General Rules for Predicting Electron Configurations
The following general rules are used when predicting the electron configurations for multi-electronA negatively charged, sub-atomic particle with charge of 1.602 x 10-19 coulombs and mass of9.109 x 1023 kilograms; electrons have both wave and particle properties; electrons occupy most of the volume of an atom but represent only a tiny fraction of an atom's mass. atomsThe smallest particle of an element that can be involved in chemical combination with another element; an atom consists of protons and neutrons in a tiny, very dense nucleus, surrounded by electrons, which occupy most of its volume.:
1 The Aufbauprinzip (building-up principle). The structure of an atom may be built up from that of the elementA substance containing only one kind of atom and that therefore cannot be broken down into component substances by chemical means. preceding it in the periodic system by adding one protonThe positively charged particle in an atomic nucleus; its mass is similar to the mass of a hydrogen atom. (and an appropriate number of neutrons) to the nucleusThe collection of protons and neutrons at the center of an atom that contains nearly all of the atoms's mass. and one extranuclear electron.
2 The order of filling orbitals. Each time an electron is added, it occupies the available subshell of lowest energyA system's capacity to do work.. The appropriate shell may be determined from a diagram such as Fig. 1a which arranges the subshells in order of increasing energy. Once a subshell becomes filled, the subshell of the next higher energy starts to fill.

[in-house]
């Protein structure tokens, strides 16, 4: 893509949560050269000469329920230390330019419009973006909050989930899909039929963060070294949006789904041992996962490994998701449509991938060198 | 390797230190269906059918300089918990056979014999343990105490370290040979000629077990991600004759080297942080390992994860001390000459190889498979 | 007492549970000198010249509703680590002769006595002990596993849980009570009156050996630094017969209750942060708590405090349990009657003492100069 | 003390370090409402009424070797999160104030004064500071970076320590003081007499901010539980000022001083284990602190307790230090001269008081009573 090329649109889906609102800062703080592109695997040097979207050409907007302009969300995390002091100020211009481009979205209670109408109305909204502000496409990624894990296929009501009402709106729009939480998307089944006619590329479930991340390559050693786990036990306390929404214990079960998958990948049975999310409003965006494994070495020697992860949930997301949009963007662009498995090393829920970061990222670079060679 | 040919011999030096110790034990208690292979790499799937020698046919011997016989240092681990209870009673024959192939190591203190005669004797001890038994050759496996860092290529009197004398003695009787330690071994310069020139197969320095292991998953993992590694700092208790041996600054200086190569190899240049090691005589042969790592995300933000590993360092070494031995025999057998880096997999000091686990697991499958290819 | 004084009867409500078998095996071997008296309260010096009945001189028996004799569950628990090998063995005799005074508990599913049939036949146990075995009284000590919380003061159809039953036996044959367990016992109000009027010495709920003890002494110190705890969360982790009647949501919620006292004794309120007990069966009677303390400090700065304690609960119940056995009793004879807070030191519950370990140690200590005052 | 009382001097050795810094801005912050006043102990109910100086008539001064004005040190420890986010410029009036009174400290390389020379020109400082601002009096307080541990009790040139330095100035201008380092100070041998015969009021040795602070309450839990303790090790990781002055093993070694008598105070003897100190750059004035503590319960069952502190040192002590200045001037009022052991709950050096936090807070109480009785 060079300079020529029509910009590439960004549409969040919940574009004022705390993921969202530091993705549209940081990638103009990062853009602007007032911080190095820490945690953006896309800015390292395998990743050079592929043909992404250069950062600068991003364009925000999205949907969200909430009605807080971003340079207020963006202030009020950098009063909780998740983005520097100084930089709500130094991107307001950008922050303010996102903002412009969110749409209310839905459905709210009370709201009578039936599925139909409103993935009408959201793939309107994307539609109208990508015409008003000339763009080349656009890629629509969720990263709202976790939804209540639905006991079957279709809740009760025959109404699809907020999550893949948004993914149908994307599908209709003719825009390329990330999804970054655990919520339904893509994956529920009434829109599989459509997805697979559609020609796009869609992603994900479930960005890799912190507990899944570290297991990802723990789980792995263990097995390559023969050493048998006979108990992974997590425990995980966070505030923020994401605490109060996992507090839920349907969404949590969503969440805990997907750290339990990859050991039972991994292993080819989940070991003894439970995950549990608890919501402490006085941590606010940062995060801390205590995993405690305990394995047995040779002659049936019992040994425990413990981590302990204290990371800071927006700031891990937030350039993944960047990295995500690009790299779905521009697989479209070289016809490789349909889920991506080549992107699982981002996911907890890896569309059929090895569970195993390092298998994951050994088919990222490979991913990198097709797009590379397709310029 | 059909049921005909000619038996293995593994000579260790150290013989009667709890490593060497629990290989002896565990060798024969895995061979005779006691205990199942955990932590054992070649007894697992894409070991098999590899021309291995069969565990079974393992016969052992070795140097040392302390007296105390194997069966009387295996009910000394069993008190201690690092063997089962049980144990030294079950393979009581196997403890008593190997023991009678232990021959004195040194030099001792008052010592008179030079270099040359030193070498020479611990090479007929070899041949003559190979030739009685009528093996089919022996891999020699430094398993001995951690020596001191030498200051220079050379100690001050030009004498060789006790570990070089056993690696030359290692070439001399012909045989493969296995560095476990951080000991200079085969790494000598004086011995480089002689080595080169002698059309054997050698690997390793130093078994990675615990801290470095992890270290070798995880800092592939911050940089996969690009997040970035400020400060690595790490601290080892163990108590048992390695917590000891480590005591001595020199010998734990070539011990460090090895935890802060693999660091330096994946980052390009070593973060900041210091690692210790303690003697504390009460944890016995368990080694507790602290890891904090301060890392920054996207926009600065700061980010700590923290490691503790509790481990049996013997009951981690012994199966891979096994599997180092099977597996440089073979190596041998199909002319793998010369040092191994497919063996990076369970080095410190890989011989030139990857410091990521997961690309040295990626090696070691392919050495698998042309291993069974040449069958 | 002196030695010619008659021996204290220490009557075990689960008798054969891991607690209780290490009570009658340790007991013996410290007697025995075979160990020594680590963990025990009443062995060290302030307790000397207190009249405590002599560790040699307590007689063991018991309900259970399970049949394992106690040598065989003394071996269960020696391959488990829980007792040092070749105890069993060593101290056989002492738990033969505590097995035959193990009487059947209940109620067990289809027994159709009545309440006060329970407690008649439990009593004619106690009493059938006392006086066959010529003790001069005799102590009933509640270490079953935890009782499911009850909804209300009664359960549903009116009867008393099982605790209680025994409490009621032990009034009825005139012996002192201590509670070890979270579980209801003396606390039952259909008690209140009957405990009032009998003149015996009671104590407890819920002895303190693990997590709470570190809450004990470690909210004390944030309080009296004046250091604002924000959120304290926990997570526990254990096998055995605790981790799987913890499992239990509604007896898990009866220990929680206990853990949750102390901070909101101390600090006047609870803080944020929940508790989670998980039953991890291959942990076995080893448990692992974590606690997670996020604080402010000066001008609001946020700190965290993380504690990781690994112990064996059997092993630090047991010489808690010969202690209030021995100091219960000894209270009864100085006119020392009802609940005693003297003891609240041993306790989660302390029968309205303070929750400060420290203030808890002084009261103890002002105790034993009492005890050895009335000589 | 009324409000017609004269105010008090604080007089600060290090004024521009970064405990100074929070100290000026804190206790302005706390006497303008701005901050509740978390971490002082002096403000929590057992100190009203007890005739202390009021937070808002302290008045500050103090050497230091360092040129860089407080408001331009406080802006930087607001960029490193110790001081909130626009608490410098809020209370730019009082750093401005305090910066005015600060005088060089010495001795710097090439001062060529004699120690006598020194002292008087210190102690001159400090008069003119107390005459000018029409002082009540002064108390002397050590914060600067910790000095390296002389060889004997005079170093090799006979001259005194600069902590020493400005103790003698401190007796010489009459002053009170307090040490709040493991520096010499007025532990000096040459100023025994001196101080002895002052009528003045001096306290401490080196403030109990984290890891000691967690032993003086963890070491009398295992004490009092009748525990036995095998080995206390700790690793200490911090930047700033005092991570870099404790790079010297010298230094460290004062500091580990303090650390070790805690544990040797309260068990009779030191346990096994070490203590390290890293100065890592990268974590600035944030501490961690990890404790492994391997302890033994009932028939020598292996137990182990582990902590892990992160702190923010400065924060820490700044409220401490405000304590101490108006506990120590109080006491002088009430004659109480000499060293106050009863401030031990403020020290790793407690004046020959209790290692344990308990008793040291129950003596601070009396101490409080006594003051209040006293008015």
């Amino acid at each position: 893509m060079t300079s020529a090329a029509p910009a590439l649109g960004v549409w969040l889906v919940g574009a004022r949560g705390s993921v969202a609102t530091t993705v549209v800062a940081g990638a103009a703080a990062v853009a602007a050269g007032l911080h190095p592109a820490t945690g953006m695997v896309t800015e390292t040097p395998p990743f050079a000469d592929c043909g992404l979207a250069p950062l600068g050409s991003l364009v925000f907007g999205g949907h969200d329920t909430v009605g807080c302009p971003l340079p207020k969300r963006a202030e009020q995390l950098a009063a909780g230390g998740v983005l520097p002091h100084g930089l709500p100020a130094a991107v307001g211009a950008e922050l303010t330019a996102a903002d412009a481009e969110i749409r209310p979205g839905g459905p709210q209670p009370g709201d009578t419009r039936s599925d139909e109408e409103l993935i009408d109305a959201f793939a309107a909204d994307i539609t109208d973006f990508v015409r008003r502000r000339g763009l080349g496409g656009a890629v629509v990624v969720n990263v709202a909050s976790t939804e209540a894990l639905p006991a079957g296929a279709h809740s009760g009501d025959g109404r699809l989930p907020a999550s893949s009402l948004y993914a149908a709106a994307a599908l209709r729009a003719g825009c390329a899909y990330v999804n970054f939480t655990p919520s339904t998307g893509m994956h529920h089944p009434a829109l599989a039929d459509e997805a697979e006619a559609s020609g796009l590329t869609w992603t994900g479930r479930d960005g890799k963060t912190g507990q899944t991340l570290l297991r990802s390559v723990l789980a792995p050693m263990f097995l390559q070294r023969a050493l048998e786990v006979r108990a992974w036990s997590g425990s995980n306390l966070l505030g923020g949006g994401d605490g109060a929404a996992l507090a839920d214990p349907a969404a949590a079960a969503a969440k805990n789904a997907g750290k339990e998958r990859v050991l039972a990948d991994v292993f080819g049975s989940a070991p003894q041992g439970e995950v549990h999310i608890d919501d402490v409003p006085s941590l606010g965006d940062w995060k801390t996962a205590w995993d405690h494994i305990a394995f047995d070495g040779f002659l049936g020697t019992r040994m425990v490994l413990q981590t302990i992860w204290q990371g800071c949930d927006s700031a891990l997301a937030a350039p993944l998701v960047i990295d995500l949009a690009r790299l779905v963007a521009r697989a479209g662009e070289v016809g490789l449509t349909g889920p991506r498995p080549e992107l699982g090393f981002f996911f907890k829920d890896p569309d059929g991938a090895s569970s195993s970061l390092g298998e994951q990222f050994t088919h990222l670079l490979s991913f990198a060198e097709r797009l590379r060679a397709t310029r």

3 The Pauli exclusion principleThe statement that no two electrons in an atom can have the same set of four quantum numbers; the principle leads to the rule that only two electrons (having opposite spin) can occupy an atomic orbital.. No more than two electrons can occupy a single orbital. When two electrons occupy the same orbital, they must be of opposite spin (an electron pair).
4 Hund’s rule. When electrons are added to a subshell where more than one orbital of the same energy is available, their spins remain parallel and they occupy different orbitals. Electron pairing does not occur until it is required by lack of another empty orbital in the subshell.
More information is found in the section on Electron Configurations